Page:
A Month to Remember: Major League Baseball April Recap and May Preview
Spring is in full force now, hopefully driving more people to the ballpark as summer rolls around. The first month of the baseball schedule has been a mixed bag of baseball nuts, with wonderful stories and some tragic occurrences. April in the major leagues has led to some fantastic finishes and massive celebrations.
So far, 2011 has been full of controversy, such as the ownership troubles of Frank McCourt of the Los Angeles Dodgers and the New York Mets and their daily struggle to keep an infringing lawsuit away.
Some of the more poignant moments of April included a touching ceremony to honor the late Bob Feller, the dramatic return of pitcher Bartolo Colon to the New York Yankees and a return to prominence of the Cleveland Indians (pictured above).
Going forward, it has been difficult to determine many standout teams from mediocre teams and teams trying to get guys healthy. It will take more than one month to separate the contenders from the pretenders of this year's season, and the good thing is that we are only 30 games into the 162-game full-season slate.
Let's take a quick look at what has transpired this season...
American League East: A Troubling Start for Predicted Contenders
After the first week of the season, most baseball analysts had their heads in their hands wondering what they didn't see. The two favorites for the division, the Tampa Bay Rays and the Boston Red Sox, started out the season with a string of losses, causing chaos to break out in the streets of Beantown.
The mighty Red Sox, who spent $161 million this year, including $15 million to outfielder Carl Crawford (pictured left), began the year 2-10. Everything seemed to be doomed until a road trip out west proved to be the perfect medicine for the Bo Sox, winning five of six against the A's and Angels.
The Rays started off the season 1-8 before proving they were not the worst team in the division by beating up on the Red Sox.
Since that fateful series with the Red Sox, manager Joe Maddon's Rays have been red-hot, beating up on other underperforming teams such as the Minnesota Twins by taking seven of eight games from them. The Rays currently stand in second place behind the consistently solid New York Yankees at 16-9.
The Blue Jays have a solid squad this year with an extremely talented young pitching staff. By young I mean that none of their starting pitchers are above 30 years old, a rarity in the majors, but they also have dominated thus far behind 23-year-old phenom Kyle Drabek and 26-year-old flamethrower Ricky Romero.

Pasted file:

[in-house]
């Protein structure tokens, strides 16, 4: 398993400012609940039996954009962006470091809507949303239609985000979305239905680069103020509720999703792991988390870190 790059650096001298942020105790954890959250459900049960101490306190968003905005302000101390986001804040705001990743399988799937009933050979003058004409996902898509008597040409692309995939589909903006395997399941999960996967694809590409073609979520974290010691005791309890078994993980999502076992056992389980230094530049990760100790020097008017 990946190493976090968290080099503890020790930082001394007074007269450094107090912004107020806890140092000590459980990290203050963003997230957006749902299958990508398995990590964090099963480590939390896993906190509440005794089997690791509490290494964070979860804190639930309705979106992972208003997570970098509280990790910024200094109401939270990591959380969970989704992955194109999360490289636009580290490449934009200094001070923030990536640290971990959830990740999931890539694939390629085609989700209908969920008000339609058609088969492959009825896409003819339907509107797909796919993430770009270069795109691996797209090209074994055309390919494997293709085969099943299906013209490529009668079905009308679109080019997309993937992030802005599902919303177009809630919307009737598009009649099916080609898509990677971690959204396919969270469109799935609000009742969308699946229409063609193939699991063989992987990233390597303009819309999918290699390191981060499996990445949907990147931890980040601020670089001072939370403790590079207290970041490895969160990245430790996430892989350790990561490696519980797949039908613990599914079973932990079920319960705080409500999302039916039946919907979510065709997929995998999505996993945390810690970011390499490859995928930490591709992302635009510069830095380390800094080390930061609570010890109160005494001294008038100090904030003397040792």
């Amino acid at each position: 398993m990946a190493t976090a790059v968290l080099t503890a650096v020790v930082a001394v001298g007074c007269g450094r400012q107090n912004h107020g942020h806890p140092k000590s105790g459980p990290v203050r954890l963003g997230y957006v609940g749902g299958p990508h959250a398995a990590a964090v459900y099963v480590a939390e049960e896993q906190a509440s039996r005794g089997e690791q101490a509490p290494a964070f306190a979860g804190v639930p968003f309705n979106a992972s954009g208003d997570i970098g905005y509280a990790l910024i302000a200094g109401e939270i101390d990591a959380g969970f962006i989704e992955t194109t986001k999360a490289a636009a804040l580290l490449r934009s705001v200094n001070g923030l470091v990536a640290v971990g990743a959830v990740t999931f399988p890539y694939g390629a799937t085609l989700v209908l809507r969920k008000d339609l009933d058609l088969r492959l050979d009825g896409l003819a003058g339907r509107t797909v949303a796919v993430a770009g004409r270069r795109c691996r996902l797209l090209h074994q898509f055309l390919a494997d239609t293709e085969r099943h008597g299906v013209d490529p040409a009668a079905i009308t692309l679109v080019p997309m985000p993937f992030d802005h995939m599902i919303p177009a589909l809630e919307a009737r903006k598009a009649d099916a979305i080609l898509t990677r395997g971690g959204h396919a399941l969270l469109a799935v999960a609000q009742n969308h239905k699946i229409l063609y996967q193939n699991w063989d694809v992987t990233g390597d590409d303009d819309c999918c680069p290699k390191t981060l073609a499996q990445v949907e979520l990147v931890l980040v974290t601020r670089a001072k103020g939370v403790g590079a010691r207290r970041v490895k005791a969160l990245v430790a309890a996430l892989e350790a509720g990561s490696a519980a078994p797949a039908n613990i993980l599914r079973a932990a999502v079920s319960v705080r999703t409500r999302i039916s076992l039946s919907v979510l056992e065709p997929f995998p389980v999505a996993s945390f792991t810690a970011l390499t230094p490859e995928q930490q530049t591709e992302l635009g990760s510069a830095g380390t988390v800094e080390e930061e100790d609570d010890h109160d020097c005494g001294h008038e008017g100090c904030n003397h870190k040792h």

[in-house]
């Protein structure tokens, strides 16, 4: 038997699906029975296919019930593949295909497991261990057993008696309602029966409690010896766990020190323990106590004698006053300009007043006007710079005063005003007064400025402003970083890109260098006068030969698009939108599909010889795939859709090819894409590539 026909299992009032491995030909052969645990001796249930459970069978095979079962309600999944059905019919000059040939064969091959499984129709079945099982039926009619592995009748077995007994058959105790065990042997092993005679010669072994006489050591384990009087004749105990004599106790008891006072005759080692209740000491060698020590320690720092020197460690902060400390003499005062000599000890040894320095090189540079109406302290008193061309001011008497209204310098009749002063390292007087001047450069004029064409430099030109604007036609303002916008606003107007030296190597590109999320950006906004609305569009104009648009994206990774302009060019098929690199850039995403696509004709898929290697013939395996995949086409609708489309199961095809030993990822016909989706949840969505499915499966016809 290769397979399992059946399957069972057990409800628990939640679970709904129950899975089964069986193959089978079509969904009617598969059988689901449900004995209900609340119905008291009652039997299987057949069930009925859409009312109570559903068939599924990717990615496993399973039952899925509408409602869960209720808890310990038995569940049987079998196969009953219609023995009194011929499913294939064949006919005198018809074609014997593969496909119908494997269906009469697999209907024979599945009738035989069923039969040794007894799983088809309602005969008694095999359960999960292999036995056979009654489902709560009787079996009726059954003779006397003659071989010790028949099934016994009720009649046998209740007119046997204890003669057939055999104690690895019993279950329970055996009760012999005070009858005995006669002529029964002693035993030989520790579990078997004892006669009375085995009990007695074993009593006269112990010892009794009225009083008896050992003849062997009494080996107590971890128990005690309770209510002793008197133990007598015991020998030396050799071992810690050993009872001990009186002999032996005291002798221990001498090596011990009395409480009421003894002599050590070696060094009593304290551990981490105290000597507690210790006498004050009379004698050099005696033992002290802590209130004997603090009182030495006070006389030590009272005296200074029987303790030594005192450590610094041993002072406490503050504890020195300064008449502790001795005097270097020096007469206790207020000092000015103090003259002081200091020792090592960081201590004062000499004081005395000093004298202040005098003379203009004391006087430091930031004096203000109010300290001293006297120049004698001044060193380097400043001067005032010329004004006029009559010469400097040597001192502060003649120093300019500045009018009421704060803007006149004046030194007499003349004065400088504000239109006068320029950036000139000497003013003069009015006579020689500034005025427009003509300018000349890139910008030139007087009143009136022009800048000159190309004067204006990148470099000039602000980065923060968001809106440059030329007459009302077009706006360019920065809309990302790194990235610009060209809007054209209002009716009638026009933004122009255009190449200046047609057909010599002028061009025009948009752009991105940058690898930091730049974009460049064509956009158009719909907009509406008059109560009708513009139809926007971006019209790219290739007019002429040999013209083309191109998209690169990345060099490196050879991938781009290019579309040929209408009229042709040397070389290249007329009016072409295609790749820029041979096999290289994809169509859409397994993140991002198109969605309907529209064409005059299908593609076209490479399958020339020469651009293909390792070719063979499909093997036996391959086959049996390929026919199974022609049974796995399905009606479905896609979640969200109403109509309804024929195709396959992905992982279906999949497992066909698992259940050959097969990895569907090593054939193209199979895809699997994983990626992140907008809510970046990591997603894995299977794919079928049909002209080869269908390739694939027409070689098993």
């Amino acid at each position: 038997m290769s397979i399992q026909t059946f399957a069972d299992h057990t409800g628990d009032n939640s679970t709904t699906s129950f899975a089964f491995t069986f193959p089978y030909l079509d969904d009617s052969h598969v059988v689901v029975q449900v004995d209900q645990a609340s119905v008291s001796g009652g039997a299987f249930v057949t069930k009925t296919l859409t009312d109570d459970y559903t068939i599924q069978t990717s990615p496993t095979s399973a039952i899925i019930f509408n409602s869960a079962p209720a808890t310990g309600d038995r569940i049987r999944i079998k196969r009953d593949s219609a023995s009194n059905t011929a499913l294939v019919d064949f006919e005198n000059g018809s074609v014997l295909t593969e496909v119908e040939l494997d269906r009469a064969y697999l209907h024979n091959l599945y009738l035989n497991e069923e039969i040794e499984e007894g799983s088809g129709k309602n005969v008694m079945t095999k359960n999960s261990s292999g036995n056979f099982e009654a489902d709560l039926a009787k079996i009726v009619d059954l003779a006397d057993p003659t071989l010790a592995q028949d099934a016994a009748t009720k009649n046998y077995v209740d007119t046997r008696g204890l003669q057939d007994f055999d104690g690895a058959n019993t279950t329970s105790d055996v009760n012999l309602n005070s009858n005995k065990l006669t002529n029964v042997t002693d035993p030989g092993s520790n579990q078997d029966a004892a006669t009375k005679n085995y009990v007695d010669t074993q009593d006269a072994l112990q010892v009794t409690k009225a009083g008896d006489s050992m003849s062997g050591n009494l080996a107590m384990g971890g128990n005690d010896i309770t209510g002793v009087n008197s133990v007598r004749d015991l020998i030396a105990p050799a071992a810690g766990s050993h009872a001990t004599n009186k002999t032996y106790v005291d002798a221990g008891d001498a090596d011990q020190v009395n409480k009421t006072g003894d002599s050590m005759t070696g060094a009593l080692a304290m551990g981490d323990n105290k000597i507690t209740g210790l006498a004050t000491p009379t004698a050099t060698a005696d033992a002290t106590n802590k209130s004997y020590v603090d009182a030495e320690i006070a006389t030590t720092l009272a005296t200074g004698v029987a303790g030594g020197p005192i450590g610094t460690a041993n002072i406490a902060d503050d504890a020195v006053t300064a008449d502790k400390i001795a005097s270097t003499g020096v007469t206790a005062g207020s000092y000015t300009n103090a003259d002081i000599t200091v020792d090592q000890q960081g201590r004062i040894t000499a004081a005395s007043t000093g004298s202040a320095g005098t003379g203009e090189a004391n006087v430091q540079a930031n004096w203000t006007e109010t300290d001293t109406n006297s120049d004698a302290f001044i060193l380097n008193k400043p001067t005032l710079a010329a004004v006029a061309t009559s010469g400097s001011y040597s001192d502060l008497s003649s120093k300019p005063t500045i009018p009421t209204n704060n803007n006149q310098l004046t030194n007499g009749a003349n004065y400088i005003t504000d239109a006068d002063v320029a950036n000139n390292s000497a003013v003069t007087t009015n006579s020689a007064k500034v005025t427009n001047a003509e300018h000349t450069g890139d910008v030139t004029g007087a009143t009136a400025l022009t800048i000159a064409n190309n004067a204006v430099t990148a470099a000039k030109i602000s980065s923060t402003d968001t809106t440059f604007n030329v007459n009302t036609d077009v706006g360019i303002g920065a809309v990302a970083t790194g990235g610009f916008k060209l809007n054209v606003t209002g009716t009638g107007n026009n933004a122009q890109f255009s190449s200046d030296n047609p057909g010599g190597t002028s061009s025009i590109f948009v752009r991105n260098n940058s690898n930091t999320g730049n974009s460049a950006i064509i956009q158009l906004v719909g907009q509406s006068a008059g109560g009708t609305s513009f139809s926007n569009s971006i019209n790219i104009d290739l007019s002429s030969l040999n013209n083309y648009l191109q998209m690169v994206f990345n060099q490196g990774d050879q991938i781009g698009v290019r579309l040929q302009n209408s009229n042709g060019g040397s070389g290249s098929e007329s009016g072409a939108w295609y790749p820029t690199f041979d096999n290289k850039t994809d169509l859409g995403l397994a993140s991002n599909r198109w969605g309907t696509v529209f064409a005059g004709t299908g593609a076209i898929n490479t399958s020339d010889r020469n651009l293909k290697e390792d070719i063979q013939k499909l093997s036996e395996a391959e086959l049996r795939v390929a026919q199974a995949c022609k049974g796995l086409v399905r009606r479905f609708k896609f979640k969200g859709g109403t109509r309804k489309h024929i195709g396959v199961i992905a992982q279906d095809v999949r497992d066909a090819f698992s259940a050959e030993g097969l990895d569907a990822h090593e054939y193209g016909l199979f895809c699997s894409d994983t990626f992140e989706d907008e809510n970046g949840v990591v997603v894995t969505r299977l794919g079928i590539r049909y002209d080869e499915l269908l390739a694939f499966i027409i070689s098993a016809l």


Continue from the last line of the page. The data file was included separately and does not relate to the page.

The Orioles also have an extremely young and unproven rotation that has excelled past expectations this spring. Highly touted prospect Zach Britton is 5-1 and as a 23-year-old has solidified being the ace of the rotation over the likes of talented Jake Arrieta and Chris Tillman. The Orioles have struggled at the plate though, tallying up a combined team batting average of .234, which has contributed to the team's struggles.
Expect the Red Sox to overtake the Jays and O's, but until the Red Sox offense gets going (.248 team batting average, only 22 home runs for the entire team), expect it to be a two-horse race between the Rays and Yankees.
The Yankees pitching staff is weaker than it has been in decades, filled with the likes of unproven starter Ivan Nova and Bartolo Colon attempting to make a revival of his career. The Yankees still seem like the safe bet for the division crown, but watch out for a summer run by the BoSox or ever-looming Rays.
AL Central: Surprising Tribe Surges While Twinkies Fade Fast
In what is normally one of the most competitive and equally distributed divisions in the major leagues, a typical bottom feeder has risen from the cellar and made a dramatic impression on the baseball world after the first month.
The Cleveland Indians, who finished with a 69-93 record in 2010, are off to a phenomenal start this year at 19-8. The Indians have been beating up on American League teams Fight Club style, as in the fact they leave their opponent bloody, bruised and confused to why there is not another soul watching.
The "Jake," as Progressive Field is lovingly referred to, has failed miserably to draw fans, as the Indians rank last in attendance so far in 2011 with a meager 14,275 a game. In fact, the only AL Central team drawing above 25,000 a game is the Twins, limping to their worst start in almost a decade. This is not a good sign for baseball, but for the Indians, as long as they keep winning, they hope people will come.
With budding ace Justin Masterson, 5-0 with a 2.25 ERA; solid closer Chris Perez, who is 7-for 7-in save opportunities; and the revival of offensive powerhouses Grady Sizemore and Travis Hafner, the Indians are a force to be reckoned with. Not to mention the production of beloved star Shin-Soo Choo and developing All-Star catcher Carlos Santana, pictured above.
The Kansas City Royals have proved to be the Indians' early competition, looking much improved with new faces such as Melky Cabrera and Jeff Francoeur. The Royals pitching staff of wily veteran Bruce Chen and budding star Luke Hochevar has also helped dig the Royals out of the cellar. Expect highly touted prospect Mike Moustakas to make an impact on the 2011 season, as he can help supplant utility expert Wilson Betemit at third base.
The Minnesota Twins have been downright dreadful this season, meandering to a 9-18 start not reminiscent of any year in recent Minnesota memory. A normally reliable pitching staff has escaped the Twins in the early going, as they post the second-worst ERA in the league at 5.04. The Chicago White Sox at 10-19 have not fared much better, posting a 4.56 ERA and a disappointing .240 team batting average.